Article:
Tip #1: Know thy self. Take time to reflect on what values you hold, and how they show up in the classroom.
When I was teaching, I definitely had this mentality that home was home, and work was work. So it didn’t matter what was happening in my personal life. I just told myself, “Leave it at the door and just go into the classroom and do my job.” After a while, I realized if we all left everything at the classroom door, all of our classrooms would look and feel exactly the same.
When I started teaching in California, I was one of two classes and our classrooms couldn’t be any more different. So my colleague who taught in the other class, she really valued having a democratic classroom. So every month, she would hold a classroom meeting with her preschoolers and they would decide the theme of the month. Awesome. Really cool. I don’t play like that.
Democracy in the classroom was a value for her, and it showed up in her classroom. Organization and planning was a value for me. That showed up in my classroom. So our classrooms looked different because of who we were.
JV: So for me, it was actually the reverse experience in my classroom. Like, I really valued creativity, freedom, and seeing that come out in the students. But my coworker, she really also valued organization, and being prepared, and having a really thoughtful, planned out curriculum for the children. And that showed up. But luckily, we were able to work together for a few years and we were both able to bring in our values in a way that felt good to us, and also really created a cohesive classroom community.
CG: So, we develop our unique set of values based on our unique set of experiences. All those experiences can come from an education program that you just came from, you can develop that based on where you grew up, your race, your culture, your beliefs, etc. And this is why we also think it’s super important to get to know what values and experiences you are bringing into the classroom every day because we are.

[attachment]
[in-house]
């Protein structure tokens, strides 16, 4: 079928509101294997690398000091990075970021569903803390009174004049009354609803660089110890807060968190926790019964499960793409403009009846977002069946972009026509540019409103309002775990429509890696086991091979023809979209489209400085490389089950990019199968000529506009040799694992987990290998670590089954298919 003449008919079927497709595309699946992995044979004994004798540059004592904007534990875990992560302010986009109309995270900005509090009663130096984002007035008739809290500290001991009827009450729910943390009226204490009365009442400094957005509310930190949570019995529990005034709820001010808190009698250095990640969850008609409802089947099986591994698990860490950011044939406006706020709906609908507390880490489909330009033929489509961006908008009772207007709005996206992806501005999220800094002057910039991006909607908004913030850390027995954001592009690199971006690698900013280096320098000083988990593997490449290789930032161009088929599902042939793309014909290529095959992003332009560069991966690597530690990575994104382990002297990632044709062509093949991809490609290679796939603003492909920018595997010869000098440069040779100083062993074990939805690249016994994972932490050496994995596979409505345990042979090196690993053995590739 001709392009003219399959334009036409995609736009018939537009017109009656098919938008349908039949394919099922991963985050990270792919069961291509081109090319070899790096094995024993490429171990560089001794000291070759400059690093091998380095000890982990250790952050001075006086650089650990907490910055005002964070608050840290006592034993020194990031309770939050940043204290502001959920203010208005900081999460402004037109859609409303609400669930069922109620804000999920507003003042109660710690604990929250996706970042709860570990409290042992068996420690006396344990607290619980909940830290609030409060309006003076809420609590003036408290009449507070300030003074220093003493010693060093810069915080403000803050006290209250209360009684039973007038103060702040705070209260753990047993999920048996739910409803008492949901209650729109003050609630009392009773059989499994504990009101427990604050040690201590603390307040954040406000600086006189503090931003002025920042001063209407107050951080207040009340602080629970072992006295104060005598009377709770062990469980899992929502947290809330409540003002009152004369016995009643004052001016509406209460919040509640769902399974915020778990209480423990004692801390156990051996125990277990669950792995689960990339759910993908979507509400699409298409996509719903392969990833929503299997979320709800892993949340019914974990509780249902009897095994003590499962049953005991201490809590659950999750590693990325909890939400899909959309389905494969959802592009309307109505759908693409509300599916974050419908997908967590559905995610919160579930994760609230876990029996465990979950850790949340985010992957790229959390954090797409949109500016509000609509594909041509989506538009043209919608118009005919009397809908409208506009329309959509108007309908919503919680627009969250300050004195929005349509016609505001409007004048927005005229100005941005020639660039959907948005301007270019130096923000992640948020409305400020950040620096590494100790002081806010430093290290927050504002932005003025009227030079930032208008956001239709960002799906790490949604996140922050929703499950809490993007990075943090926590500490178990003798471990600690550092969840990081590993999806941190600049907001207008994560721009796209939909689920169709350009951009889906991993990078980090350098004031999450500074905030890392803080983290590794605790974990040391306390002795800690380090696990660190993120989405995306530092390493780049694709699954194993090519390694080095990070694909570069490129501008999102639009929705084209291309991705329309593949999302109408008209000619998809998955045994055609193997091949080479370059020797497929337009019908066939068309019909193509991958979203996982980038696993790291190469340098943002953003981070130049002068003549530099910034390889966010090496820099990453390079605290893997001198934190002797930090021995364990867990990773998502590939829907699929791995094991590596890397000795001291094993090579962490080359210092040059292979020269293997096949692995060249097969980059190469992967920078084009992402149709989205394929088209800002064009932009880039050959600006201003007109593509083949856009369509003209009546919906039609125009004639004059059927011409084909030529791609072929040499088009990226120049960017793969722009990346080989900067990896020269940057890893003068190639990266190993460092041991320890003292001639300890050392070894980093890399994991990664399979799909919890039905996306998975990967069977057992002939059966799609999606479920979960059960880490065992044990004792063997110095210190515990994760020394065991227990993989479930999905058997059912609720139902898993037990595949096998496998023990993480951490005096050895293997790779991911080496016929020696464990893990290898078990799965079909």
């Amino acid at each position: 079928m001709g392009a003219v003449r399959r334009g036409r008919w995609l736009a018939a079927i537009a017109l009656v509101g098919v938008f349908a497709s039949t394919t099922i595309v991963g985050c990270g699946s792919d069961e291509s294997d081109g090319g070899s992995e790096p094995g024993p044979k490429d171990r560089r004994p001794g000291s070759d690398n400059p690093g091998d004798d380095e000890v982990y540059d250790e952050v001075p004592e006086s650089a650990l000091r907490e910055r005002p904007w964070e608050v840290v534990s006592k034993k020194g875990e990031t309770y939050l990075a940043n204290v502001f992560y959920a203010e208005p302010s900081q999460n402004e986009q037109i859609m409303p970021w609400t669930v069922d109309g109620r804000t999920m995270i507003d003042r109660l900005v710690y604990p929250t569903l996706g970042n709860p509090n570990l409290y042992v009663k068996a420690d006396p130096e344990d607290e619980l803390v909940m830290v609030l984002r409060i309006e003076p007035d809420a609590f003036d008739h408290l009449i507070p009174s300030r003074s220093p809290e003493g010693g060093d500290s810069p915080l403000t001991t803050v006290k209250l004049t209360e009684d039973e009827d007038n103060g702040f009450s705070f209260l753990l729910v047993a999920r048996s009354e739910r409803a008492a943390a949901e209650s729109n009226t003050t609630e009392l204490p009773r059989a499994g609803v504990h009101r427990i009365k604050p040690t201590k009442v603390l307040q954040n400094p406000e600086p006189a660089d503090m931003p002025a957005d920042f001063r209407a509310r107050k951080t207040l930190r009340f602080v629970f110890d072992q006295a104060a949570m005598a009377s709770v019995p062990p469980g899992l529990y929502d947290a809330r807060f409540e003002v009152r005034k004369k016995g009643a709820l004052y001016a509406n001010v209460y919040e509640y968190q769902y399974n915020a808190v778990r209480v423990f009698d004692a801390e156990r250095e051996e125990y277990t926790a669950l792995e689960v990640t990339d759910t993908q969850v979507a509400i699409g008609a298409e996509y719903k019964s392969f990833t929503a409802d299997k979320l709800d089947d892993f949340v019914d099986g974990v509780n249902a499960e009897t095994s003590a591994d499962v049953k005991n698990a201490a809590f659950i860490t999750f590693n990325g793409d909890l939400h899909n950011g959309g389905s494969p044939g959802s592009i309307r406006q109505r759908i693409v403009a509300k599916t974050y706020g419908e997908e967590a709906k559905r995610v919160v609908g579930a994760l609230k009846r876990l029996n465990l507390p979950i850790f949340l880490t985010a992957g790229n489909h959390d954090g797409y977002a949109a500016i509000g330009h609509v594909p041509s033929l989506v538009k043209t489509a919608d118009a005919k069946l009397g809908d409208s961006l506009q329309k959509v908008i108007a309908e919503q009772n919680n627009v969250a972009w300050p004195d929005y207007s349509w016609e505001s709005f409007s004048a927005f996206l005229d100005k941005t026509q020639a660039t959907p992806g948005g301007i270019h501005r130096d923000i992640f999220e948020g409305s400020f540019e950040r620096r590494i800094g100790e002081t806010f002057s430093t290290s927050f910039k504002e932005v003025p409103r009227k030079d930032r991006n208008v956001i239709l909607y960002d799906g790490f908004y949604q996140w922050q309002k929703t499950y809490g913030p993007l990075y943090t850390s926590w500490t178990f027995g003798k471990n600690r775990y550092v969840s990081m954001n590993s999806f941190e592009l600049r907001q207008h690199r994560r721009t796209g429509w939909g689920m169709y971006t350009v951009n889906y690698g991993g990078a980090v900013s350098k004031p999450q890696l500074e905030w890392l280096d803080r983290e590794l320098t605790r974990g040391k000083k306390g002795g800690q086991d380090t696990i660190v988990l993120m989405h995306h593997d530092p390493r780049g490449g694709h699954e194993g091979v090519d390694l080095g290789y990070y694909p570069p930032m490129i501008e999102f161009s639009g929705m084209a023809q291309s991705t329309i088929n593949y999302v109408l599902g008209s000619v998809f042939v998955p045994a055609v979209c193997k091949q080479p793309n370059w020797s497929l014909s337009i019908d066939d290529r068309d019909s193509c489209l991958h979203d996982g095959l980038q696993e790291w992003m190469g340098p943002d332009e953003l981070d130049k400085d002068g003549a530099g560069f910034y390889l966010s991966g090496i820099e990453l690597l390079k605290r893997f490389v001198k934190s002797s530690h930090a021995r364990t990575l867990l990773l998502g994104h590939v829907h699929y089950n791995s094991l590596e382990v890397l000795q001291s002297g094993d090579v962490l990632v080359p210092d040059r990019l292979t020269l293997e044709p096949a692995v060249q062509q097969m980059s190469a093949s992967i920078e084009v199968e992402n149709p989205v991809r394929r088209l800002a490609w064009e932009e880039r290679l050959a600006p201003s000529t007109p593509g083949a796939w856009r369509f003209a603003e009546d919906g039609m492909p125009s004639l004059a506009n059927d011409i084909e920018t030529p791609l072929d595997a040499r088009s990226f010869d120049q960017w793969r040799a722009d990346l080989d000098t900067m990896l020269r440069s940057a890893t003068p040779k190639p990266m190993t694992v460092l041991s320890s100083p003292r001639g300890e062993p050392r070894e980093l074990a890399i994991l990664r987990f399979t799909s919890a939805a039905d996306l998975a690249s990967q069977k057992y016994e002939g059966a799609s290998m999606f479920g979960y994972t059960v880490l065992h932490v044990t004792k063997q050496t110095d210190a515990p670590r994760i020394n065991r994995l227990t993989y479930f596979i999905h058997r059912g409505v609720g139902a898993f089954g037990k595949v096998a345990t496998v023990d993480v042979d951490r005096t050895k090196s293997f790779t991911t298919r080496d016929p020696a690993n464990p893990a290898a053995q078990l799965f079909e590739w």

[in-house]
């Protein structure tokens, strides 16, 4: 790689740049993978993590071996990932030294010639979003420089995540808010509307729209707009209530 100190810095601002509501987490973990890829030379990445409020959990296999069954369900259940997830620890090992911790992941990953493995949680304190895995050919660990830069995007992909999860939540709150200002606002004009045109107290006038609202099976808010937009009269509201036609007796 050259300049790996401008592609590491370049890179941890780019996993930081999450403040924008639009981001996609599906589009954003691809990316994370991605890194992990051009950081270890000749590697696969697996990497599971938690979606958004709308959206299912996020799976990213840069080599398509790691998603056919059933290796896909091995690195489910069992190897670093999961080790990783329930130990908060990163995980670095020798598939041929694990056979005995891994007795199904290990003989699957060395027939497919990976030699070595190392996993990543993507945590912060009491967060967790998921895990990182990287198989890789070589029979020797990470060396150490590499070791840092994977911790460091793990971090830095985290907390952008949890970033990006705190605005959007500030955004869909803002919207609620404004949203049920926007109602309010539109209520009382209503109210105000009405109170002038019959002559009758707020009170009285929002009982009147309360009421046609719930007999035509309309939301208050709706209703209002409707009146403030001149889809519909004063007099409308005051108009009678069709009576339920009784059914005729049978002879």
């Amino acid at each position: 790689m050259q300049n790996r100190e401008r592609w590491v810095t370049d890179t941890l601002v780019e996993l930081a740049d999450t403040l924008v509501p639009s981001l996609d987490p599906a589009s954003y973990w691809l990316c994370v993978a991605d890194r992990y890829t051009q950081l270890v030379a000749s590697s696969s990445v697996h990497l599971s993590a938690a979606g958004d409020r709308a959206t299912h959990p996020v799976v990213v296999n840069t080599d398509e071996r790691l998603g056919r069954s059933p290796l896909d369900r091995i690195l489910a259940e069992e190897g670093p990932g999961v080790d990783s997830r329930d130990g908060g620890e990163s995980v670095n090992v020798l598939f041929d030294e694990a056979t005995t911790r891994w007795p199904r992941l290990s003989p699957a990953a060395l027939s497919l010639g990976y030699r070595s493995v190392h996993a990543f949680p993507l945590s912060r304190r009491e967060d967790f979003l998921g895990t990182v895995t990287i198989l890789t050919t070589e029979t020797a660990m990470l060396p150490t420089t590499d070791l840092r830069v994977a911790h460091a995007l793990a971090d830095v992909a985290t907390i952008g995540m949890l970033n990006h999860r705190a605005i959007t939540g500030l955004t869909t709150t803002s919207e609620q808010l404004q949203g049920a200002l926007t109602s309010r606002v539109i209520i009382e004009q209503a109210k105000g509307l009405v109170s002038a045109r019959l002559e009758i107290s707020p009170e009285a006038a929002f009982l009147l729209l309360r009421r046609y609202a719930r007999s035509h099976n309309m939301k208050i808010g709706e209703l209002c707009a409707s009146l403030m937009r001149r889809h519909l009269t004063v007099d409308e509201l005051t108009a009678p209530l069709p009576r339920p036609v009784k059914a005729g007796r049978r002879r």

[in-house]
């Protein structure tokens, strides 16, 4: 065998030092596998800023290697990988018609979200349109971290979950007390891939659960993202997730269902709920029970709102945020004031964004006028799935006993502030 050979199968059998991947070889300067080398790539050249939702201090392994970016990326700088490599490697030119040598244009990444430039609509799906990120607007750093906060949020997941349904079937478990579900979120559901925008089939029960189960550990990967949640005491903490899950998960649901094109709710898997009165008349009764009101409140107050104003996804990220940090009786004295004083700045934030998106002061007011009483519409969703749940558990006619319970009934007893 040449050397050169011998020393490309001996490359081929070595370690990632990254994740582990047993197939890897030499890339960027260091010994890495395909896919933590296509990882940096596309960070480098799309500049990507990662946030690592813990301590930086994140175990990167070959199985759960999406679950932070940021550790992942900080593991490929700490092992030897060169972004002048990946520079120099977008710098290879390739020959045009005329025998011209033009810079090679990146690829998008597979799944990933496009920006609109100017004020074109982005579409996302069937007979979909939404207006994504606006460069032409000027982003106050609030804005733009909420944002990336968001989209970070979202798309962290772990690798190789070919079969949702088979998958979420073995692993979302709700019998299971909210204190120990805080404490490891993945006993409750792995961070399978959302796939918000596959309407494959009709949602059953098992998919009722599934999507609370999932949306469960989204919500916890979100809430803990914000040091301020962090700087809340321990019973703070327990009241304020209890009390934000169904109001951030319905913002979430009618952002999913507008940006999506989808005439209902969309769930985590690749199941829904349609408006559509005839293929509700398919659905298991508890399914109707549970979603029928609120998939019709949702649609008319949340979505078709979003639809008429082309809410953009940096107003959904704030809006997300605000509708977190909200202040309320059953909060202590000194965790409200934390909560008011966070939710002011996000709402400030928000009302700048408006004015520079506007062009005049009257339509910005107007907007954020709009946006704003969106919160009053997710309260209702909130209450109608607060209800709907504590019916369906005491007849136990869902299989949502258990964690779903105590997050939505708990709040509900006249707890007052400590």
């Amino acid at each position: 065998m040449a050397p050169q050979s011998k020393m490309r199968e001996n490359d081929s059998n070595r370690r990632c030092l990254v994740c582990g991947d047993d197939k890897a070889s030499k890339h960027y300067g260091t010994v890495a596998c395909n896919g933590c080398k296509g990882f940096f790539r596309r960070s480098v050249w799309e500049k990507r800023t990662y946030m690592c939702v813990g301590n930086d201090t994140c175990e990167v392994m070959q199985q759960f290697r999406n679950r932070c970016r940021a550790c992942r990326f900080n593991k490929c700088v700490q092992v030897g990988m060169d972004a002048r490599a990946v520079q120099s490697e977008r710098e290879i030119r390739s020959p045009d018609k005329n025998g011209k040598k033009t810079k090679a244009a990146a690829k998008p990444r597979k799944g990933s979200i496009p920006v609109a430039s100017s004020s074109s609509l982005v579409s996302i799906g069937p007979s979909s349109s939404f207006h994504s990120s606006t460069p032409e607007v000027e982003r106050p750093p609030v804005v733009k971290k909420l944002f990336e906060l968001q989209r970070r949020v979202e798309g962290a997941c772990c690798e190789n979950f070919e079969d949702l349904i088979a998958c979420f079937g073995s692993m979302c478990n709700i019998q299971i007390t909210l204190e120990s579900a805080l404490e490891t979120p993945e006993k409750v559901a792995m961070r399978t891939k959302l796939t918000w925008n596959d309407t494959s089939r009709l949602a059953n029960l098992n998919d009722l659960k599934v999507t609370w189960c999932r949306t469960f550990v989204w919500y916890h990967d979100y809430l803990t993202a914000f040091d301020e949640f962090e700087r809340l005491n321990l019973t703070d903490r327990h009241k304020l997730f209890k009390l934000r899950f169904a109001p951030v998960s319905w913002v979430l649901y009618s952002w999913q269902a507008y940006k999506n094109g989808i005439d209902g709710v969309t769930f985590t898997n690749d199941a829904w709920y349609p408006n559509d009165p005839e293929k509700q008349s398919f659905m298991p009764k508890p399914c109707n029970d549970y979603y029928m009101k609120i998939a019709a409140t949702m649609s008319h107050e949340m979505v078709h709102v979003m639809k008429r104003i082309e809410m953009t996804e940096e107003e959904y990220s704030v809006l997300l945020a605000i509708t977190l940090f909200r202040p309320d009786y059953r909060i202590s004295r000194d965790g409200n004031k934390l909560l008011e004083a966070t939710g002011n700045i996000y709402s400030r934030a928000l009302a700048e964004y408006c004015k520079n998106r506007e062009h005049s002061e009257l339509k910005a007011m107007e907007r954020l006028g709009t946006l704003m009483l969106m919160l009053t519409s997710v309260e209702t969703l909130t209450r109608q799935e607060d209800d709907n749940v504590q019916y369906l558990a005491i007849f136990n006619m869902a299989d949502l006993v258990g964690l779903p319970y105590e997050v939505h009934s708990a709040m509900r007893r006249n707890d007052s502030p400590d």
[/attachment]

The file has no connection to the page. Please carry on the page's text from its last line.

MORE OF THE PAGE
Often, our values come from how we were raised or our families.
Ms. W: And my grandmother always, always told me right after your parents the person you have to respect the most - after your parents - are your teachers. Because they teach you everything you have to know in life. And it’s so true. She used to tell me when I was small and I was like “yeah, right.” But it’s true. It’s true.
CG: That was Ms. Wanda reflecting on her value of respect for teachers and her profession. Her grandmother passed down this value, and it’s clearly one of the reasons she has so much pride in her profession. Even with the challenges of remote learning and her own hesitations with technology that she shared at the beginning of the episode, she took her job seriously. That’s her value of respect showing up in the classroom. I’m just curious, Jennifer, what comes up for you when you reflect on a value that is important to you?
JV: One value that comes up for me is community. My value for community comes from my family. I am the daughter of Dominican parents. Both of my parents are from small towns in the Dominican Republic where the people in the towns really looked out for each other. My paternal grandmother, my dad’s mother who is now 96 years old -- her name is Lula -- she had 10 sons. And not only was she raising her own children, but her and my grandfather would often take in children from the community whose parents were struggling. So my grandparents, they were always taking in and inviting, not only other people’s children into their homes, but anybody who really needed a place to stay.
So, for me, I think that that value for community really showed up in my teaching. I valued collaborating with my teaching team. And in my classroom, I really valued creating a community of learners where everyone felt valued, seen, and respected. And the same for families because I really wanted families to feel safe.
CG: That history, that love, that kindness came to you in the value of community. You brought that into your classroom and even just reflecting on, like, why do I care about this so much? It helps you to understand,